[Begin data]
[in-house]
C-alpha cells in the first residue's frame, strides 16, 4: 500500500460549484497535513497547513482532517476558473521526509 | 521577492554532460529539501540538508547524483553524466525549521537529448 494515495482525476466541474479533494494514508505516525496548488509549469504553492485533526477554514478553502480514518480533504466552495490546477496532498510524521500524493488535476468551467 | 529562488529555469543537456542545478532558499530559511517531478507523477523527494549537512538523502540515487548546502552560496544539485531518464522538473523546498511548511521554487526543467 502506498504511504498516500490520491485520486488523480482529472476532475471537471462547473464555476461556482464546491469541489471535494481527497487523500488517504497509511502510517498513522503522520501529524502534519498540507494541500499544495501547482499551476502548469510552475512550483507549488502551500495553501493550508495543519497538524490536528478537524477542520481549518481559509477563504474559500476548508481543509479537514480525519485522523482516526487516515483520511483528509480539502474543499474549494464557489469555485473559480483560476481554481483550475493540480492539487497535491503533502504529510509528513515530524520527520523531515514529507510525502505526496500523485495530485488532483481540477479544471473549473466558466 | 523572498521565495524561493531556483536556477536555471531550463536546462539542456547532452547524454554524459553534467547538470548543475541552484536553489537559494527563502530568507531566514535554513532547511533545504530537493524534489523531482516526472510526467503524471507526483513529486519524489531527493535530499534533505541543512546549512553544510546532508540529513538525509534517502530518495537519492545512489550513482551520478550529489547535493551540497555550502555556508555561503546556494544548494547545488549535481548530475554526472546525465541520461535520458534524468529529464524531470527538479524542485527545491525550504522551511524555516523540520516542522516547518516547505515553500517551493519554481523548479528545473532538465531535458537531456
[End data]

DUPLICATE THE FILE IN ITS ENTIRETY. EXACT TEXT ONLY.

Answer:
[in-house]
C-alpha cells in the first residue's frame, strides 16, 4: 500500500460549484497535513497547513482532517476558473521526509 | 521577492554532460529539501540538508547524483553524466525549521537529448 494515495482525476466541474479533494494514508505516525496548488509549469504553492485533526477554514478553502480514518480533504466552495490546477496532498510524521500524493488535476468551467 | 529562488529555469543537456542545478532558499530559511517531478507523477523527494549537512538523502540515487548546502552560496544539485531518464522538473523546498511548511521554487526543467 502506498504511504498516500490520491485520486488523480482529472476532475471537471462547473464555476461556482464546491469541489471535494481527497487523500488517504497509511502510517498513522503522520501529524502534519498540507494541500499544495501547482499551476502548469510552475512550483507549488502551500495553501493550508495543519497538524490536528478537524477542520481549518481559509477563504474559500476548508481543509479537514480525519485522523482516526487516515483520511483528509480539502474543499474549494464557489469555485473559480483560476481554481483550475493540480492539487497535491503533502504529510509528513515530524520527520523531515514529507510525502505526496500523485495530485488532483481540477479544471473549473466558466 | 523572498521565495524561493531556483536556477536555471531550463536546462539542456547532452547524454554524459553534467547538470548543475541552484536553489537559494527563502530568507531566514535554513532547511533545504530537493524534489523531482516526472510526467503524471507526483513529486519524489531527493535530499534533505541543512546549512553544510546532508540529513538525509534517502530518495537519492545512489550513482551520478550529489547535493551540497555550502555556508555561503546556494544548494547545488549535481548530475554526472546525465541520461535520458534524468529529464524531470527538479524542485527545491525550504522551511524555516523540520516542522516547518516547505515553500517551493519554481523548479528545473532538465531535458537531456